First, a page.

Being an entrepreneur is the in-thing today. Whoever you speak to would have a unique idea and a deep desire to start on their own. Being a serial entrepreneur myself and a mentor on various start-up networks, I get to speak to many people who in their minds are already building Flipkarts or Snapdeals of tomorrow. Sadly, only very few of them would actually be able to achieve their dreams. More than 80% of them would falter at the first stage itself by not taking the final plunge. A large part of others who actually take the plunge would pull themselves back within the first year itself. Only a very small group would have the tenacity to go through the real grind and come out successful or experienced.
Let’s look at this phenomenon a bit closely. Who are the people who want to become an Entreprenuer ? Both – freshers and experienced professionals.
Freshers, because they have some amazing ideas, very little liabilities, support from their college networks and overall, these days they don’t have the compulsion of getting into a full time job immediately on passing out. Their parents are okay to give them some time to address their calling.
Experienced professionals, because they think they know how businesses are built, they have been successful in the past, have earned some good money and above all, the feeling that if you can do it for others, why can’t you do it for yourself. Moreover, now it’s okay to experiment for few years during mid-career days.
Let’s see what happens next.
Freshers are too obsessed with their ideas. They find it extremely difficult to make a business out of them. They forget that whoever is going to put money behind those ideas, would expect this money to give him returns. The initial small money that they receive from any of the incubation cells is only sufficient for them to focus on converting their ideas into a prototype. However, one key thing that gets missed out here is whether this prototype once converted into a product will finally have a market or not. I know of so many bright kids who are either stuck with their idea itself and nobody is ready to put money behind them or if they have been able to create a prototype, it is not going anywhere as the business sense is lacking in their plan.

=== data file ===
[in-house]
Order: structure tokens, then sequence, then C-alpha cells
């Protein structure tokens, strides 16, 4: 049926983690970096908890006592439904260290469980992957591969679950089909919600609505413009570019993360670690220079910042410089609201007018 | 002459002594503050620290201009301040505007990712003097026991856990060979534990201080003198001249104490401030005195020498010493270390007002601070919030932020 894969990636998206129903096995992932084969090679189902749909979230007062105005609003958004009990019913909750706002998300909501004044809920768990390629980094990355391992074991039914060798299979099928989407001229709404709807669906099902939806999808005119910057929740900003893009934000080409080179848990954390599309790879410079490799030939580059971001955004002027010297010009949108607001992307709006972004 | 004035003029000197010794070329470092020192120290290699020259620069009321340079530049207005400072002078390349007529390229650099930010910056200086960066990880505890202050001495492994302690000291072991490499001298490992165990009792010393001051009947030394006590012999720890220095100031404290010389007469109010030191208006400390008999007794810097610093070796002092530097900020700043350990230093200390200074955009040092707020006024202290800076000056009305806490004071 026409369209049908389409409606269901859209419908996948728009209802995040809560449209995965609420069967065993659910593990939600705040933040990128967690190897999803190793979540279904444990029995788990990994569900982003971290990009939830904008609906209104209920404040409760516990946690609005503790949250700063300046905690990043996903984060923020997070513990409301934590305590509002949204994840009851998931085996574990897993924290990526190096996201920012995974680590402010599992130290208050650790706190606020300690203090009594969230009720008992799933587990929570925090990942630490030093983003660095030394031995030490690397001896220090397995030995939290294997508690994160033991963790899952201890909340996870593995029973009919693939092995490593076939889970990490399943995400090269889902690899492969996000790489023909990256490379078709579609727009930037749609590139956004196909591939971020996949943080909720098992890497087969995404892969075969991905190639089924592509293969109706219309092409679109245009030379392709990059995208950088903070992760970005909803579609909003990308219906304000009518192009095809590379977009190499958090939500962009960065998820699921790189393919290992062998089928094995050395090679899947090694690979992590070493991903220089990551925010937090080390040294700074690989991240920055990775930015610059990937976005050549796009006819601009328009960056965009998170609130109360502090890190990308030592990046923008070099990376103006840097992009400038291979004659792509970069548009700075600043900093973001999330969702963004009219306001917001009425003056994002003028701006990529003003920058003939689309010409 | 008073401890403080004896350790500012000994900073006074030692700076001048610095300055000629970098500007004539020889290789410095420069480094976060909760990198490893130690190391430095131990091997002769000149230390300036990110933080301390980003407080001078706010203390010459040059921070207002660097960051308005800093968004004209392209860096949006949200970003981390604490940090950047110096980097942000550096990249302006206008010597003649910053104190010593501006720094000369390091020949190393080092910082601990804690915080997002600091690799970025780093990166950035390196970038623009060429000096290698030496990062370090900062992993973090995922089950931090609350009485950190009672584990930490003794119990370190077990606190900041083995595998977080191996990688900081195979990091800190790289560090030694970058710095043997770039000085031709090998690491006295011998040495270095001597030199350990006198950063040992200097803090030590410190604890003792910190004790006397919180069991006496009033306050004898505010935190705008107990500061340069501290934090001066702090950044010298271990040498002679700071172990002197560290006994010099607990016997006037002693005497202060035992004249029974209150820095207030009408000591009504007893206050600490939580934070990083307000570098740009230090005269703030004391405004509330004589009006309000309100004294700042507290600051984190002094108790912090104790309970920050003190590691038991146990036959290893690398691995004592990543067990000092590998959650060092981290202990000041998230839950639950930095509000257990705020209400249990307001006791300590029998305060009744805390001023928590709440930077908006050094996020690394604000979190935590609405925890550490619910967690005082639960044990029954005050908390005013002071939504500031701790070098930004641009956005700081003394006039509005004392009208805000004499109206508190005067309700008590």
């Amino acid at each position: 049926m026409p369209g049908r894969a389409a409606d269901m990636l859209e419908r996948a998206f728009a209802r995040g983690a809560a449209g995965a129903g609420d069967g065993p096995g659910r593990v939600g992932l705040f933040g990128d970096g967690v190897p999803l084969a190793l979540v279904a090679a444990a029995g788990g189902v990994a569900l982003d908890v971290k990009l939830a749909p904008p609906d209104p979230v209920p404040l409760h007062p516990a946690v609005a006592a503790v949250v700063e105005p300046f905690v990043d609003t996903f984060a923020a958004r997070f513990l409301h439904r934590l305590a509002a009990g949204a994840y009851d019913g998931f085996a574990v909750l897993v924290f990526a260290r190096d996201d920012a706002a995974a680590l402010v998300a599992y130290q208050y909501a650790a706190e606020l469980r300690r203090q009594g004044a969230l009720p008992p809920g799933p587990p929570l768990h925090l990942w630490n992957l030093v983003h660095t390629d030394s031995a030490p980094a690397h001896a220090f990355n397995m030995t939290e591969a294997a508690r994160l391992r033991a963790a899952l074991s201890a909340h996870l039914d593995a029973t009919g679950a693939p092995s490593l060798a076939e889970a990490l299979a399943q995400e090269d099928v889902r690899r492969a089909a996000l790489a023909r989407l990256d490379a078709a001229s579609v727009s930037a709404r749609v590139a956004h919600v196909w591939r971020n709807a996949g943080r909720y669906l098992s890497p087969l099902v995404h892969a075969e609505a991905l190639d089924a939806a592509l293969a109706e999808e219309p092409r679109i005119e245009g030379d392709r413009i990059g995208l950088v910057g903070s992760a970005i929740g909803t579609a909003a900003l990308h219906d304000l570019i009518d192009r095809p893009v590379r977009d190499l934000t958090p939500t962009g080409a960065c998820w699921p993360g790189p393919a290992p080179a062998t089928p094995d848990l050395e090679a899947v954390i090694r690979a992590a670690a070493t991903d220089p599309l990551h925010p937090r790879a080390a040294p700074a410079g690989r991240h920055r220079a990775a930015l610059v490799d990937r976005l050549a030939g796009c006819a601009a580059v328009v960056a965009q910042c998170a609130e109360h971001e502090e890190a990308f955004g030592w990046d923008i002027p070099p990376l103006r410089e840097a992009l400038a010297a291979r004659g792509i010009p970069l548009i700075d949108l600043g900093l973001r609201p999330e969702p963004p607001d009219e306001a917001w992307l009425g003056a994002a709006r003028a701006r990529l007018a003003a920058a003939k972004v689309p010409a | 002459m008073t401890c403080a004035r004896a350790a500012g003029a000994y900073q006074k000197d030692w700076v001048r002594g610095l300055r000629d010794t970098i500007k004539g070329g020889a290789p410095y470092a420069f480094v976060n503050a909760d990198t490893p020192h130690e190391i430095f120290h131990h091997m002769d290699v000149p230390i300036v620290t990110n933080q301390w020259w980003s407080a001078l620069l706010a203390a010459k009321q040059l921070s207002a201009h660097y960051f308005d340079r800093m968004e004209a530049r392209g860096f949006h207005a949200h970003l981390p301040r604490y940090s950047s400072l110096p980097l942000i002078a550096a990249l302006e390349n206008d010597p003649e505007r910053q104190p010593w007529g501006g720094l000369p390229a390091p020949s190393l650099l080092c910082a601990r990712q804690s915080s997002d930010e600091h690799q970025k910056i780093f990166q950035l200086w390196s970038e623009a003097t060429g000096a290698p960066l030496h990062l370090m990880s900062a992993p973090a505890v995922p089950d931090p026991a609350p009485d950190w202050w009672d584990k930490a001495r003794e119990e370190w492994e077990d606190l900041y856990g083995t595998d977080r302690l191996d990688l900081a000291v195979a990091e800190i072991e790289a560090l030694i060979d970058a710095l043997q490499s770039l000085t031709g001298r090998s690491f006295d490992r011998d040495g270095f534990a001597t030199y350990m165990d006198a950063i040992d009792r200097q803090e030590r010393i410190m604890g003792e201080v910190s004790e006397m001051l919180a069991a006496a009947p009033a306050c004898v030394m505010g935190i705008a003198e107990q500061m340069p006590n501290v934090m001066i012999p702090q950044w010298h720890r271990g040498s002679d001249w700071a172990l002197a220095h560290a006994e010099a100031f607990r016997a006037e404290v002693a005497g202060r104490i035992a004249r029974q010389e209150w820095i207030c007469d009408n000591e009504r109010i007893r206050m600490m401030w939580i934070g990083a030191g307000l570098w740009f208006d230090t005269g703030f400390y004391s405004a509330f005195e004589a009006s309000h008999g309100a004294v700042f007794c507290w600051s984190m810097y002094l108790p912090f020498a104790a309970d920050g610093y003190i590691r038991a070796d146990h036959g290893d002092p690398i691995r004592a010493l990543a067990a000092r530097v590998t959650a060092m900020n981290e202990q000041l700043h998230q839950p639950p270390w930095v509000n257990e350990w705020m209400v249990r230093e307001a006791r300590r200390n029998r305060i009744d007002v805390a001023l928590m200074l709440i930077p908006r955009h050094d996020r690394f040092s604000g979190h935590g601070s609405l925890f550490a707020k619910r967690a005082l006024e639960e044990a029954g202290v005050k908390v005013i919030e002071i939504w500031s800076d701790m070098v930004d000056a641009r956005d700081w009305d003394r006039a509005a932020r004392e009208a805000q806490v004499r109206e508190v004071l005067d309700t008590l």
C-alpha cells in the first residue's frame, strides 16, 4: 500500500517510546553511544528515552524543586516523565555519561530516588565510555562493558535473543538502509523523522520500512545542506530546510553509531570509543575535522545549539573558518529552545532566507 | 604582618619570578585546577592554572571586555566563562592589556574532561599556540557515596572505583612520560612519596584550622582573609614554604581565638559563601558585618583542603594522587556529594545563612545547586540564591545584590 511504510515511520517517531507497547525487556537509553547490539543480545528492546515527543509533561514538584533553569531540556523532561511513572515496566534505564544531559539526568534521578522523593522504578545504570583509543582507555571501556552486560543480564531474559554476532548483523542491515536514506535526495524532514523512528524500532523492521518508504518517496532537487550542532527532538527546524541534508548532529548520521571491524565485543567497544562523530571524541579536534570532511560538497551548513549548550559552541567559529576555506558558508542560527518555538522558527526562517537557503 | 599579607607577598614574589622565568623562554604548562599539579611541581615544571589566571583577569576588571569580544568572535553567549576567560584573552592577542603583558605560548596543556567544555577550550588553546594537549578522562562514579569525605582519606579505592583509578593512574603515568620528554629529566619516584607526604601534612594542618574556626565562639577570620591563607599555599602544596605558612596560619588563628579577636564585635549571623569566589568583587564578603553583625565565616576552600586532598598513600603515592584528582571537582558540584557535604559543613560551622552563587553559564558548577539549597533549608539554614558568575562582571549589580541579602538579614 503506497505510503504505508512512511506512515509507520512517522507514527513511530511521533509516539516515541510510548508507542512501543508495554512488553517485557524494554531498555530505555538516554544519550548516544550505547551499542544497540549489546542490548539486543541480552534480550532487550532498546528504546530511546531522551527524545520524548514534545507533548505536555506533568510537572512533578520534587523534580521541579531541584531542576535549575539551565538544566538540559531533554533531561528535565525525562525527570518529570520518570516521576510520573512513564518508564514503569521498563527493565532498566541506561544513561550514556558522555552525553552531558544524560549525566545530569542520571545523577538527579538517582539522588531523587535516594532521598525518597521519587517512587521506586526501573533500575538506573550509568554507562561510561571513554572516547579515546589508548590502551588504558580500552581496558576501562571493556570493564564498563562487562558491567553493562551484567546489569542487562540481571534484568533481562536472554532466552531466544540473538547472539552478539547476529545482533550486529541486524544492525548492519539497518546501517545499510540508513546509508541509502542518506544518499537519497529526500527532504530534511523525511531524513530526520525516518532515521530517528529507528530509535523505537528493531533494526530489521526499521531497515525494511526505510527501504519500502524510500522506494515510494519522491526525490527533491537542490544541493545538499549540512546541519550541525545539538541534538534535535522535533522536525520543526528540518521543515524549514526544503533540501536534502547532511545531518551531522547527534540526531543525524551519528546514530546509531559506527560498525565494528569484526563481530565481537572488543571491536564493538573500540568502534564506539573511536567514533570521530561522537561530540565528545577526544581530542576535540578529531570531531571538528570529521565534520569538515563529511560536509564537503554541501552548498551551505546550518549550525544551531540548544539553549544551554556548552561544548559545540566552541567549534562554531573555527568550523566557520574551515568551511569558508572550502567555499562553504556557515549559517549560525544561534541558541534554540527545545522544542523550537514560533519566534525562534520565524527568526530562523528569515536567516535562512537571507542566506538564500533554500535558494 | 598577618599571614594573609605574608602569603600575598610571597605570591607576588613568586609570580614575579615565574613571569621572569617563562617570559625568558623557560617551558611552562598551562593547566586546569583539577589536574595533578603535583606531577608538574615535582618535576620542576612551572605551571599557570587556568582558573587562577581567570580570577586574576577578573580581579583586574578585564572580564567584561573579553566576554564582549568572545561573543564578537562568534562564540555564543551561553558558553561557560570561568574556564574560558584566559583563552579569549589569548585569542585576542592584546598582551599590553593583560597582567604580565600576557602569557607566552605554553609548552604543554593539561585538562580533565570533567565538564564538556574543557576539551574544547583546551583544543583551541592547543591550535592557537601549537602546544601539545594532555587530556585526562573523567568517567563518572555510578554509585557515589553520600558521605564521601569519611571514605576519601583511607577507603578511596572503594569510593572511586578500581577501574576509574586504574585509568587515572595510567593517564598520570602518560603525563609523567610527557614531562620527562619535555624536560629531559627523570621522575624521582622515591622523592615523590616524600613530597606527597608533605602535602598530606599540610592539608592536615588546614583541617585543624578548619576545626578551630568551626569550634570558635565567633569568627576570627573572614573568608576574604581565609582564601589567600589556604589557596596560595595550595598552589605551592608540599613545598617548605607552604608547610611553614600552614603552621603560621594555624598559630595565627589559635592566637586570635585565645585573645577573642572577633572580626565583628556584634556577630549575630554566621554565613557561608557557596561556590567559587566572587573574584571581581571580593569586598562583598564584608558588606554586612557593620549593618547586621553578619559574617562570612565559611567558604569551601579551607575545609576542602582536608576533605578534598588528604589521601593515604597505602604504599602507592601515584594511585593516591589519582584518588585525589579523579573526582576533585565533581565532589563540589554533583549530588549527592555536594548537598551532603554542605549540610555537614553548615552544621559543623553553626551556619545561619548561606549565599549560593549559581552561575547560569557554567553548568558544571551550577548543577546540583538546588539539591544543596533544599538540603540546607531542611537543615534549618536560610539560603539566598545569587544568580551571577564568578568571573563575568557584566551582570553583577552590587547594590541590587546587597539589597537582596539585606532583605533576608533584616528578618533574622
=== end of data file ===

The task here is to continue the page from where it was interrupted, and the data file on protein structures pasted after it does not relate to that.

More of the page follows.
Experienced professionals on the other hand go through a different experience. In most cases when the reality hits – of compromise in lifestyle, managing EMIs, etc.; people go back to their day jobs. And mind you, sometimes it takes even more than a year for this reality to hit them. Those who manage to stay back, start running out of money over a period of time. Not everyone is lucky to be on the right side of PEs and VCs, it’s extremely tough to raise money in the market and they realise that all those people who would just be a telephone call away when they were part of a large conglomerate, would stop even picking up their calls. This realisation is not pleasant at all and sometimes so frustrating that people decide to go back to the chair that gave them all the power in the past.
The idea of this piece is not to paint a bleak picture of the world of entrepreneurship. If you really want to crack the code to be an entrepreneur, you need to be aware of all that what would come your way in this journey. It’s better to learn from the experience of others rather than go through the pains yourself.
Whether you are a fresher or an experienced professional, the earlier paragraphs would tell you what could go wrong. Prepare yourself against those eventualities. I have seen most successful and tough guys give up when they actually face some of these realities. Prepare yourself, build strength, find mentors, and above all check if you are actually planning to create a business or it’s just the excitement of an idea or fashion of being called an entrepreneur is driving you.
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Related : Who is a Successful Entrepreneur? | Entrepreneurship Is a Journey in 7 Stages. Enjoy The Ride.